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Is gold still a good hedge against inflation? Experts weigh in

According to an October 12 report from the Labor Department, prices rose 0.4% from August to September while the annual inflation rate remained static at 3.7%. And, consumers are still feeling the burden on their wallets as core prices, which exclude food and energy costs, climbed 4.1% in September compared to last year. In turn, the Federal Reserve may need to continue its efforts to tame inflation.

Where inflation rates go from here is anyone’s guess, and experts appear divided. Morningstar predicted that the inflation rate would fall to 3.7% in 2023 — and projects that from 2024 to 2027, the inflation rate would hit an average of below 2%, the Federal Reserve’s target. However, others remain skeptical. A Federal Reserve Bank of St. Louis report, published in October 2023, even speculates on whether inflation is here to stay.

Of course, the Federal Reserve will play a major role in the direction of inflation, as it has to this point. The Fed has been fighting inflation with an aggressive rate hike schedule since March 2022, and has raised interest rates 11 consecutive times, with a pause in September 2023. And, while the current 3.7% inflation rate is still elevated, it has cooled compared to last year. So how does that affect gold’s role as an inflation hedge? Here’s what the experts say.

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Is gold still a good hedge against inflation? Experts weigh in

Many Americans are currently turning to gold to protect their portfolios against inflation, whether it’s with gold bullion, gold stocks and ETFs or a gold IRA. The current price of gold is $1,998.00 per ounce as of October 20, 2023, and some experts believe the gold price may rise in 2024 — potentially even surpassing its all-time high of $2,074 per ounce.

Historically, gold has performed well during inflationary periods. For example, the 1970s kicked off with an average inflation rate of 5.84% and soared to 13.58% by 1980. Meanwhile, stocks suffered through an extended bear market during that time. The Dow Jones Industrial Average (DJIA) was slightly higher than 800 to start the 1970s — and only inched up to 839 by the decade’s end. Overall, investors were down about 49% when adjusted for inflation during the period, according to InvestmentNews analysis.

But how did gold perform during this period? According to Nasdaq data, gold prices soared from $35 to $850 per ounce during the same decade. And, if you believe gold prices will perform well going forward, it may be a good time to buy gold.

Collin Plume, the founder and CEO of Noble Gold Investments, is one expert who believes gold is still a good hedge against inflation.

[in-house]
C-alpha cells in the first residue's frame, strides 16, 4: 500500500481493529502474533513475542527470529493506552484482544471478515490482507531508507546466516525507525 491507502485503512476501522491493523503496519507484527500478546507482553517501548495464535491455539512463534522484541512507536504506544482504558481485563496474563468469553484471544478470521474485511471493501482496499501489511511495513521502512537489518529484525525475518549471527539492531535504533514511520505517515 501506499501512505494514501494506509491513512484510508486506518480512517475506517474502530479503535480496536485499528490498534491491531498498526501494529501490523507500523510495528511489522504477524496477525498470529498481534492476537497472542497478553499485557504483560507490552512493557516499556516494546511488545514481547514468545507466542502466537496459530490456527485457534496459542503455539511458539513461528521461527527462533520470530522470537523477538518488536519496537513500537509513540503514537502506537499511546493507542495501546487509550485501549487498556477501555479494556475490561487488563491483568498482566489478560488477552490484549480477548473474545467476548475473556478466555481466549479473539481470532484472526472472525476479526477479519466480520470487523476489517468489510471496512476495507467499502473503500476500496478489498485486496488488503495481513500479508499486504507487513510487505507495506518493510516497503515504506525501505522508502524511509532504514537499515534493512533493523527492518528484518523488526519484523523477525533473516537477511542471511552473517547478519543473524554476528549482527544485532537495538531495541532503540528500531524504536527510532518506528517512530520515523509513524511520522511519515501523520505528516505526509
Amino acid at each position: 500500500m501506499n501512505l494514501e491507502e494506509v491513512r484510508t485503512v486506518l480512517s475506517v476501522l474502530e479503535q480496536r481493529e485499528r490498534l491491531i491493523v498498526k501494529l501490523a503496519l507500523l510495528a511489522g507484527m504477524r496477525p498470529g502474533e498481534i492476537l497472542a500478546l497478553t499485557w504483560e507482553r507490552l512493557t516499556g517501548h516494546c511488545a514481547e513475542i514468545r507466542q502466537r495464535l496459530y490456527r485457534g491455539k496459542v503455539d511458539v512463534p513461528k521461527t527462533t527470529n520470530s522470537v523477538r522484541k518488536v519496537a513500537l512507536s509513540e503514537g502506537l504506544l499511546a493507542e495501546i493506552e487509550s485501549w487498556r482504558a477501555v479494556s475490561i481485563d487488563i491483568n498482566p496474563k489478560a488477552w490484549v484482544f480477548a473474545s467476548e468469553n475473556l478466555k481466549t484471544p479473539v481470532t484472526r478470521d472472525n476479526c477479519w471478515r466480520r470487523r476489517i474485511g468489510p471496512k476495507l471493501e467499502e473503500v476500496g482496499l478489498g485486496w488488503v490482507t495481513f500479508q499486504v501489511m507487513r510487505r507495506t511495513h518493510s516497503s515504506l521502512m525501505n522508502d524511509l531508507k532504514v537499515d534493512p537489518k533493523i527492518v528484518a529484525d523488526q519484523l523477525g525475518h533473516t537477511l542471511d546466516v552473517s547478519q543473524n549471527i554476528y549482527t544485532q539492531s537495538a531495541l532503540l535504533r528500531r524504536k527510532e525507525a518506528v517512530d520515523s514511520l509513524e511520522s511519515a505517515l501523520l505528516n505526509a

“I don’t think that will ever change, to be honest,” says Plume. “There is a reason central banks use this to hedge the wealth of their own country, and billionaires use gold to hedge their billions.”

Gold is known as a safe store of value for various reasons, but in particular because it’s globally recognized and, unlike fiat currency, it isn’t subject to devaluation by overprinting. Keep in mind, however, gold can experience wide fluctuations in the short term.

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Accordingly, American Prosperity Group founder and CEO Mark Charnet suggests gold may be better suited for long-term investors.

“I think that gold is always a good hedge against inflation, but it ultimately depends on the holding period of the investor, who must be geared to hold the metal for at least a year or more,” says Charnet.

Of course, gold prices don’t always hedge against inflation. Yohay Elam, a senior financial analyst at FXStreet, notes how Treasury yields present a different picture.

“Contrary to popular belief, gold has lost its shine as a hedge against inflation but instead provides defense against recession and geopolitical fears,” says Elam, who points out the yellow metal doesn’t produce a yield and it has an inverse correlation with the U.S. 10-year Treasury yields. “When investors rush to bonds in times of trouble, and returns on safe U.S. debt falls, gold shines. However, when inflation rises, and markets fear the Federal Reserve will raise short-term rates, long-term rates advance as well, weighing heavily on gold.”

Charnet also suggests considering an alternative hedging option.

“I believe that good large-cap dividend-paying stocks are a good choice, again for a period of time exceeding a one-year hold period. This could be done through large-cap dividend-paying mutual funds as well,” Charnet says.

The bottom line

While many view gold as a good hedge against inflation, it may also help to insulate your portfolio from stock market losses. According to GoldSilver, the price of gold has increased during six of the eight largest market crashes since 1978.

If you’re considering adding some gold shine to your portfolio, experts often recommend limiting your gold allocation to 10%. But before proceeding, consider your financial goals, risk tolerance and your overall investment strategy.

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